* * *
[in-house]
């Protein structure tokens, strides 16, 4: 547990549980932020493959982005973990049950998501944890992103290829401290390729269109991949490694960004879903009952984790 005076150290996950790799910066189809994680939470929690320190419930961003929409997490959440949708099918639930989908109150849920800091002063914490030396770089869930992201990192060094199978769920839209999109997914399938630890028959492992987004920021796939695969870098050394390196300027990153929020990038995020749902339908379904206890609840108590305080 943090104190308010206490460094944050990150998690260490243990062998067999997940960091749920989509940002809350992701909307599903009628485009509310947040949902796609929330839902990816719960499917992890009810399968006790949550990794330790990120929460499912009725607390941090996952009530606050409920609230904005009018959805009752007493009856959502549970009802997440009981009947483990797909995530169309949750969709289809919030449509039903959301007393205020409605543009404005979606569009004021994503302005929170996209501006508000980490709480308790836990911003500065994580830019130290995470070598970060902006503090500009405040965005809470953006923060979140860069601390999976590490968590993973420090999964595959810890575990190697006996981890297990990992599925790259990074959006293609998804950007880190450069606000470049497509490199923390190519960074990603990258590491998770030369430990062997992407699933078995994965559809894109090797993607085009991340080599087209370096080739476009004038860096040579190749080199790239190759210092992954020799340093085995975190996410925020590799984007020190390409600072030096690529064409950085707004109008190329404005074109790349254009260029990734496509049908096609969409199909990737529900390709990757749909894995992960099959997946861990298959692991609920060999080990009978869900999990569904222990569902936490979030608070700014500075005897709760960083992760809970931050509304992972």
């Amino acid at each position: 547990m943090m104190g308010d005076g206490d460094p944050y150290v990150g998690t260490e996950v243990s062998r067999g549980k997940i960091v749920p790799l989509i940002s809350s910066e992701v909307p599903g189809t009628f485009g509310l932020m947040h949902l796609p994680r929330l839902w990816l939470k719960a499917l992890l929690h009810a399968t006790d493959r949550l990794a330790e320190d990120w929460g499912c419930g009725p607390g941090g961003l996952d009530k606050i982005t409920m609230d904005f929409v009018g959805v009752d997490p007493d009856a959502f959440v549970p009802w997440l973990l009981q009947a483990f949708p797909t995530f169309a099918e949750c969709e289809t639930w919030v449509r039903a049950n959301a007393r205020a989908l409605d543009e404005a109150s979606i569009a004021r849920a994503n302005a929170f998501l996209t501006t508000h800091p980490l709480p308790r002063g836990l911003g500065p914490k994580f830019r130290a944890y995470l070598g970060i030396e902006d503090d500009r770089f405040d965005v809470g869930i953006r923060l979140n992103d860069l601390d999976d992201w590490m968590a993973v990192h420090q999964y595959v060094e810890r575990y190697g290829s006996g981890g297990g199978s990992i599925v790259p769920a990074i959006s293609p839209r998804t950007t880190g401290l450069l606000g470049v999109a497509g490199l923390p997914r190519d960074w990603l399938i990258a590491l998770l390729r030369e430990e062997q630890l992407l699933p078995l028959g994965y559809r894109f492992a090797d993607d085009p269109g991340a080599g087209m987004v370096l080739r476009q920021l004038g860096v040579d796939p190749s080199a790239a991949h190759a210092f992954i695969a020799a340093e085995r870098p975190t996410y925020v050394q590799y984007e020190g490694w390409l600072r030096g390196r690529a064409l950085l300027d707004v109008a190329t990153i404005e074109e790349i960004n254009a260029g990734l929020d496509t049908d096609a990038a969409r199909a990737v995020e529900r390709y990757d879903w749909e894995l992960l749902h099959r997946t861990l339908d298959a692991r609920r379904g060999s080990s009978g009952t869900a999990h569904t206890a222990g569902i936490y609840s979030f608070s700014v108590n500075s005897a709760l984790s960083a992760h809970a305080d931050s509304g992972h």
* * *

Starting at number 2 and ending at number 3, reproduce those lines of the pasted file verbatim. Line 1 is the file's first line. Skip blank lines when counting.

């Protein structure tokens, strides 16, 4: 547990549980932020493959982005973990049950998501944890992103290829401290390729269109991949490694960004879903009952984790 005076150290996950790799910066189809994680939470929690320190419930961003929409997490959440949708099918639930989908109150849920800091002063914490030396770089869930992201990192060094199978769920839209999109997914399938630890028959492992987004920021796939695969870098050394390196300027990153929020990038995020749902339908379904206890609840108590305080 943090104190308010206490460094944050990150998690260490243990062998067999997940960091749920989509940002809350992701909307599903009628485009509310947040949902796609929330839902990816719960499917992890009810399968006790949550990794330790990120929460499912009725607390941090996952009530606050409920609230904005009018959805009752007493009856959502549970009802997440009981009947483990797909995530169309949750969709289809919030449509039903959301007393205020409605543009404005979606569009004021994503302005929170996209501006508000980490709480308790836990911003500065994580830019130290995470070598970060902006503090500009405040965005809470953006923060979140860069601390999976590490968590993973420090999964595959810890575990190697006996981890297990990992599925790259990074959006293609998804950007880190450069606000470049497509490199923390190519960074990603990258590491998770030369430990062997992407699933078995994965559809894109090797993607085009991340080599087209370096080739476009004038860096040579190749080199790239190759210092992954020799340093085995975190996410925020590799984007020190390409600072030096690529064409950085707004109008190329404005074109790349254009260029990734496509049908096609969409199909990737529900390709990757749909894995992960099959997946861990298959692991609920060999080990009978869900999990569904222990569902936490979030608070700014500075005897709760960083992760809970931050509304992972």
């Amino acid at each position: 547990m943090m104190g308010d005076g206490d460094p944050y150290v990150g998690t260490e996950v243990s062998r067999g549980k997940i960091v749920p790799l989509i940002s809350s910066e992701v909307p599903g189809t009628f485009g509310l932020m947040h949902l796609p994680r929330l839902w990816l939470k719960a499917l992890l929690h009810a399968t006790d493959r949550l990794a330790e320190d990120w929460g499912c419930g009725p607390g941090g961003l996952d009530k606050i982005t409920m609230d904005f929409v009018g959805v009752d997490p007493d009856a959502f959440v549970p009802w997440l973990l009981q009947a483990f949708p797909t995530f169309a099918e949750c969709e289809t639930w919030v449509r039903a049950n959301a007393r205020a989908l409605d543009e404005a109150s979606i569009a004021r849920a994503n302005a929170f998501l996209t501006t508000h800091p980490l709480p308790r002063g836990l911003g500065p914490k994580f830019r130290a944890y995470l070598g970060i030396e902006d503090d500009r770089f405040d965005v809470g869930i953006r923060l979140n992103d860069l601390d999976d992201w590490m968590a993973v990192h420090q999964y595959v060094e810890r575990y190697g290829s006996g981890g297990g199978s990992i599925v790259p769920a990074i959006s293609p839209r998804t950007t880190g401290l450069l606000g470049v999109a497509g490199l923390p997914r190519d960074w990603l399938i990258a590491l998770l390729r030369e430990e062997q630890l992407l699933p078995l028959g994965y559809r894109f492992a090797d993607d085009p269109g991340a080599g087209m987004v370096l080739r476009q920021l004038g860096v040579d796939p190749s080199a790239a991949h190759a210092f992954i695969a020799a340093e085995r870098p975190t996410y925020v050394q590799y984007e020190g490694w390409l600072r030096g390196r690529a064409l950085l300027d707004v109008a190329t990153i404005e074109e790349i960004n254009a260029g990734l929020d496509t049908d096609a990038a969409r199909a990737v995020e529900r390709y990757d879903w749909e894995l992960l749902h099959r997946t861990l339908d298959a692991r609920r379904g060999s080990s009978g009952t869900a999990h569904t206890a222990g569902i936490y609840s979030f608070s700014v108590n500075s005897a709760l984790s960083a992760h809970a305080d931050s509304g992972h």